- I use a dotplot (instead of a histogram) to display the sampling distribution – because a dotplot is an easier display to understand on day one, and doesn’t need much formal discussion.
- I try to strongly emphasize that the simulation does not mean redoing the study – we are just mimicking what might have happened if Sarah were just guessing.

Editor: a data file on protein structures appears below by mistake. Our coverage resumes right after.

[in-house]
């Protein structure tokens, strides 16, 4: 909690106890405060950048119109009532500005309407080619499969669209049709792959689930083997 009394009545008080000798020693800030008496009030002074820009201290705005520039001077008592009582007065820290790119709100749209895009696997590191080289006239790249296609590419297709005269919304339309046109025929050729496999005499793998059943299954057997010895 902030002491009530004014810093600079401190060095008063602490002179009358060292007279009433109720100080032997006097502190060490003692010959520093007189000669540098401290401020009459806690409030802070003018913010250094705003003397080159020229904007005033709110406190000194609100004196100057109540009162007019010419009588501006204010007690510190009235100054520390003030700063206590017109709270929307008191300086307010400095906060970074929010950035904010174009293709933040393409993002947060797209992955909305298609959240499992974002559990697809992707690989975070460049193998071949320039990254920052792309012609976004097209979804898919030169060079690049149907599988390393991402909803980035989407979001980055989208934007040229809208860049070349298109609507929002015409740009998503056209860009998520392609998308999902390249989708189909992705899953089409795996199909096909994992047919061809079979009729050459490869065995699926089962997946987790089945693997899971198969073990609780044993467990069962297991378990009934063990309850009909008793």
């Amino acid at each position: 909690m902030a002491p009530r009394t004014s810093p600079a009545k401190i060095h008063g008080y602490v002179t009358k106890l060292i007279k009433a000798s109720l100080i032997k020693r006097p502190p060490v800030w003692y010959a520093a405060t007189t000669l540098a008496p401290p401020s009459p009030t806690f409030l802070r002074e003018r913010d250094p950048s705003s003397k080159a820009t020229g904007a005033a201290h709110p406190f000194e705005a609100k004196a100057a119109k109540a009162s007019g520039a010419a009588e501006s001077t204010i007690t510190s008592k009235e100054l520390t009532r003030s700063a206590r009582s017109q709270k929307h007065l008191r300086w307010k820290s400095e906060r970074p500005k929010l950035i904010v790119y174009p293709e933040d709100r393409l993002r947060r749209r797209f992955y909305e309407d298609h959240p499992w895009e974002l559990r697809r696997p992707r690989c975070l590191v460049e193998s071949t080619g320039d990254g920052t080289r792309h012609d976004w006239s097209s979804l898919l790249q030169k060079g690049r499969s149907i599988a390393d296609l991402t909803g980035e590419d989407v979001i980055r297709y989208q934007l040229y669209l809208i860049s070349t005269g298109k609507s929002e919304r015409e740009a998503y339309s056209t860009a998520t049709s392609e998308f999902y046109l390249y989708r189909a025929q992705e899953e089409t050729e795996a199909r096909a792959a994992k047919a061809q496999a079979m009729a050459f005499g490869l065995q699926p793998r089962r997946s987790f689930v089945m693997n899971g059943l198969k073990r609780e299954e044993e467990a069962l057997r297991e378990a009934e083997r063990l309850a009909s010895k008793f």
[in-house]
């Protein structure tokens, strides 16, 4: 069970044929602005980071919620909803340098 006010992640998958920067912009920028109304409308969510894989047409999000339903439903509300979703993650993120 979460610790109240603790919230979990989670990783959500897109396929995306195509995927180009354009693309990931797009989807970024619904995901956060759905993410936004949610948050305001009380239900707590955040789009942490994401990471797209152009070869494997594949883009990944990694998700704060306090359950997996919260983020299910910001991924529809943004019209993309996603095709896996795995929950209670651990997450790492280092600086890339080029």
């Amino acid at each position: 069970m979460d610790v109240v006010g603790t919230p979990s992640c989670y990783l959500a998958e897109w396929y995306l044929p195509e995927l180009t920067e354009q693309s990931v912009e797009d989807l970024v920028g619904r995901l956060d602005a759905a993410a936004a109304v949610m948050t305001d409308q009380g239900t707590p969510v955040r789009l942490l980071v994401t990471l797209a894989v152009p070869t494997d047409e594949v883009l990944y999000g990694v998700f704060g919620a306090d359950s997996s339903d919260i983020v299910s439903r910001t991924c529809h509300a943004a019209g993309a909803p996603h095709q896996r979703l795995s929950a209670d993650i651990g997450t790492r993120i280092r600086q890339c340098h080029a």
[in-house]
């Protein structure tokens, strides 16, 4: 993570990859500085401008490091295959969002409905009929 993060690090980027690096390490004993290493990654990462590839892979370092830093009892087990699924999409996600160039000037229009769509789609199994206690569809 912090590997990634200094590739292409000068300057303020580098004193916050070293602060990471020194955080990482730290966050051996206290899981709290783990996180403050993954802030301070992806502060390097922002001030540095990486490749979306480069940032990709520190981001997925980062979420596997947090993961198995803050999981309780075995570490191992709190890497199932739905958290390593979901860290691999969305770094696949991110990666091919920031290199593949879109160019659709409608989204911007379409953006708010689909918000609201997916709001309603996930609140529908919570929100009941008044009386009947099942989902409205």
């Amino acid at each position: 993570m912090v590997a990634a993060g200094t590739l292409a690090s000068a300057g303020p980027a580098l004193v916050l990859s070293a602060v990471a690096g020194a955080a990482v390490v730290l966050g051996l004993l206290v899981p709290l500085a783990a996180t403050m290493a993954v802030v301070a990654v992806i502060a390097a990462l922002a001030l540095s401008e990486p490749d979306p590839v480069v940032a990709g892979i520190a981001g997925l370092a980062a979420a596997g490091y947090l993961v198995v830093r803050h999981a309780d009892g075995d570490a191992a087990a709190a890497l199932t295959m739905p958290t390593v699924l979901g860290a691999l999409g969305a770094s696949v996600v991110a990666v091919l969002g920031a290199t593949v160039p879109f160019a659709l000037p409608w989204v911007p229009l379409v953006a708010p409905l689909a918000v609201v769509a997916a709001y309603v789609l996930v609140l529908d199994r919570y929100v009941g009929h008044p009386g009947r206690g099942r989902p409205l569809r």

In the next few class periods, I formalize the statistical investigation process by introducing terms such as observational units and variables (e.g., see Allan Rossman’s post), parameters, statistics, null and alternative hypotheses, and so on. After having established the core concept of the logic of inference and the statistical investigation process, the cycle repeats for situations involving non 50-50 one proportion scenarios, one mean, two proportions, and so on, to contexts involving several proportions, several means, and two quantitative variables.